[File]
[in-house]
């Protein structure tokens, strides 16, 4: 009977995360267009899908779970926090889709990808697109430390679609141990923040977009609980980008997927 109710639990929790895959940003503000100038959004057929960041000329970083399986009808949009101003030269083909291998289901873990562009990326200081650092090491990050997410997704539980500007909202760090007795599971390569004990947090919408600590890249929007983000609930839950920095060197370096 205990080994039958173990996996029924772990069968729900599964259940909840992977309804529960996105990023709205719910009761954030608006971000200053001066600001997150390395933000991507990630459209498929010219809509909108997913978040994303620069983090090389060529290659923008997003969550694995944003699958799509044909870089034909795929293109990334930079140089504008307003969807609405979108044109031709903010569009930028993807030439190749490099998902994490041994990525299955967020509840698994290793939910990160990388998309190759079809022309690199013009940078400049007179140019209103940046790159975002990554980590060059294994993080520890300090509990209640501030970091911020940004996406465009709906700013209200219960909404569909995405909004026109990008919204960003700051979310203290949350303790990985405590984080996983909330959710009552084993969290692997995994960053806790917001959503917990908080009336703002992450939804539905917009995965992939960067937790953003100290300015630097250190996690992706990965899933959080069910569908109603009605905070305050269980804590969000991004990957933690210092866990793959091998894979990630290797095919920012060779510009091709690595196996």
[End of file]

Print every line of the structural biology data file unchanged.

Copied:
[in-house]
């Protein structure tokens, strides 16, 4: 009977995360267009899908779970926090889709990808697109430390679609141990923040977009609980980008997927 109710639990929790895959940003503000100038959004057929960041000329970083399986009808949009101003030269083909291998289901873990562009990326200081650092090491990050997410997704539980500007909202760090007795599971390569004990947090919408600590890249929007983000609930839950920095060197370096 205990080994039958173990996996029924772990069968729900599964259940909840992977309804529960996105990023709205719910009761954030608006971000200053001066600001997150390395933000991507990630459209498929010219809509909108997913978040994303620069983090090389060529290659923008997003969550694995944003699958799509044909870089034909795929293109990334930079140089504008307003969807609405979108044109031709903010569009930028993807030439190749490099998902994490041994990525299955967020509840698994290793939910990160990388998309190759079809022309690199013009940078400049007179140019209103940046790159975002990554980590060059294994993080520890300090509990209640501030970091911020940004996406465009709906700013209200219960909404569909995405909004026109990008919204960003700051979310203290949350303790990985405590984080996983909330959710009552084993969290692997995994960053806790917001959503917990908080009336703002992450939804539905917009995965992939960067937790953003100290300015630097250190996690992706990965899933959080069910569908109603009605905070305050269980804590969000991004990957933690210092866990793959091998894979990630290797095919920012060779510009091709690595196996």